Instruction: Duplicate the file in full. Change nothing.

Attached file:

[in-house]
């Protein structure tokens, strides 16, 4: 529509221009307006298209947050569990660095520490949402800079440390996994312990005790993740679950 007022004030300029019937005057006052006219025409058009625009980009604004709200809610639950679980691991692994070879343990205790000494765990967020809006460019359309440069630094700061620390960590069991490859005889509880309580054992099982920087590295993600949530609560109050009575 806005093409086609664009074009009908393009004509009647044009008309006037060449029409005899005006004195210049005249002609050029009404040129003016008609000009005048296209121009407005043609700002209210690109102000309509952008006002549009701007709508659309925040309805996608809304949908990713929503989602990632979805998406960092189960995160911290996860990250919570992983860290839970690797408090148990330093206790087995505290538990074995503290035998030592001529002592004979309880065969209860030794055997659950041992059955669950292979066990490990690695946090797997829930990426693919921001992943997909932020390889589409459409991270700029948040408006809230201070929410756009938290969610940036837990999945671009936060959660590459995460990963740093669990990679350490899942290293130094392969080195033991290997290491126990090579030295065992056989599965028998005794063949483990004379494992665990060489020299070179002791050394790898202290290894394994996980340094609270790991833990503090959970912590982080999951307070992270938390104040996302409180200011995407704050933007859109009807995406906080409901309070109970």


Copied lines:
[in-house]
């Protein structure tokens, strides 16, 4: 529509221009307006298209947050569990660095520490949402800079440390996994312990005790993740679950 007022004030300029019937005057006052006219025409058009625009980009604004709200809610639950679980691991692994070879343990205790000494765990967020809006460019359309440069630094700061620390960590069991490859005889509880309580054992099982920087590295993600949530609560109050009575 806005093409086609664009074009009908393009004509009647044009008309006037060449029409005899005006004195210049005249002609050029009404040129003016008609000009005048296209121009407005043609700002209210690109102000309509952008006002549009701007709508659309925040309805996608809304949908990713929503989602990632979805998406960092189960995160911290996860990250919570992983860290839970690797408090148990330093206790087995505290538990074995503290035998030592001529002592004979309880065969209860030794055997659950041992059955669950292979066990490990690695946090797997829930990426693919921001992943997909932020390889589409459409991270700029948040408006809230201070929410756009938290969610940036837990999945671009936060959660590459995460990963740093669990990679350490899942290293130094392969080195033991290997290491126990090579030295065992056989599965028998005794063949483990004379494992665990060489020299070179002791050394790898202290290894394994996980340094609270790991833990503090959970912590982080999951307070992270938390104040996302409180200011995407704050933007859109009807995406906080409901309070109970």